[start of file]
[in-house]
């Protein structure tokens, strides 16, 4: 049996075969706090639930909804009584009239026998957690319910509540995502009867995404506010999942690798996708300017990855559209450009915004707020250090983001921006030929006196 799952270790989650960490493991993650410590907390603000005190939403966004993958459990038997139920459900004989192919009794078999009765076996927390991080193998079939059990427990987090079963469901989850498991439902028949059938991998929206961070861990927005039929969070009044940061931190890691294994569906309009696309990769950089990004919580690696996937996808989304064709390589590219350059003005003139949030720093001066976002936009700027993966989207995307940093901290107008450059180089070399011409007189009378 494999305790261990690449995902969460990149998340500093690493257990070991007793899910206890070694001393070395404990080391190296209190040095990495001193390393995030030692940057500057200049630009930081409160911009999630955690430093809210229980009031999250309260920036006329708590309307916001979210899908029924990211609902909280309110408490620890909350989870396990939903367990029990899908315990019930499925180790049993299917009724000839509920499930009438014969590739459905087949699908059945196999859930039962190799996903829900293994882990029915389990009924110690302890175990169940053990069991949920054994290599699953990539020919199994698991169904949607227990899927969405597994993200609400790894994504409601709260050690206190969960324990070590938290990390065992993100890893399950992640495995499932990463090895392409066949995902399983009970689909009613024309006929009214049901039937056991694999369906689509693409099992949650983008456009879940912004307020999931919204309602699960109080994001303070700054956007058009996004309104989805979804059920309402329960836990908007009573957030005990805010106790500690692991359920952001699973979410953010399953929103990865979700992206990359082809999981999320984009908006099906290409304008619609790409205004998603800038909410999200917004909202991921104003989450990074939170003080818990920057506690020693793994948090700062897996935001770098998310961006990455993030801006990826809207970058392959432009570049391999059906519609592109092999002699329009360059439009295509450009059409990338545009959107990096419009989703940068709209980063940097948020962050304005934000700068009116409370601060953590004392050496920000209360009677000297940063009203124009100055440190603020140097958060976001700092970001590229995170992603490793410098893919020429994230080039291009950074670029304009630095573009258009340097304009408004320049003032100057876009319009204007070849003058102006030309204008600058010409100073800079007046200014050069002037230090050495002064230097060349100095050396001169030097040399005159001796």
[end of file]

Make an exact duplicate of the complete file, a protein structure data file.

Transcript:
[in-house]
């Protein structure tokens, strides 16, 4: 049996075969706090639930909804009584009239026998957690319910509540995502009867995404506010999942690798996708300017990855559209450009915004707020250090983001921006030929006196 799952270790989650960490493991993650410590907390603000005190939403966004993958459990038997139920459900004989192919009794078999009765076996927390991080193998079939059990427990987090079963469901989850498991439902028949059938991998929206961070861990927005039929969070009044940061931190890691294994569906309009696309990769950089990004919580690696996937996808989304064709390589590219350059003005003139949030720093001066976002936009700027993966989207995307940093901290107008450059180089070399011409007189009378 494999305790261990690449995902969460990149998340500093690493257990070991007793899910206890070694001393070395404990080391190296209190040095990495001193390393995030030692940057500057200049630009930081409160911009999630955690430093809210229980009031999250309260920036006329708590309307916001979210899908029924990211609902909280309110408490620890909350989870396990939903367990029990899908315990019930499925180790049993299917009724000839509920499930009438014969590739459905087949699908059945196999859930039962190799996903829900293994882990029915389990009924110690302890175990169940053990069991949920054994290599699953990539020919199994698991169904949607227990899927969405597994993200609400790894994504409601709260050690206190969960324990070590938290990390065992993100890893399950992640495995499932990463090895392409066949995902399983009970689909009613024309006929009214049901039937056991694999369906689509693409099992949650983008456009879940912004307020999931919204309602699960109080994001303070700054956007058009996004309104989805979804059920309402329960836990908007009573957030005990805010106790500690692991359920952001699973979410953010399953929103990865979700992206990359082809999981999320984009908006099906290409304008619609790409205004998603800038909410999200917004909202991921104003989450990074939170003080818990920057506690020693793994948090700062897996935001770098998310961006990455993030801006990826809207970058392959432009570049391999059906519609592109092999002699329009360059439009295509450009059409990338545009959107990096419009989703940068709209980063940097948020962050304005934000700068009116409370601060953590004392050496920000209360009677000297940063009203124009100055440190603020140097958060976001700092970001590229995170992603490793410098893919020429994230080039291009950074670029304009630095573009258009340097304009408004320049003032100057876009319009204007070849003058102006030309204008600058010409100073800079007046200014050069002037230090050495002064230097060349100095050396001169030097040399005159001796």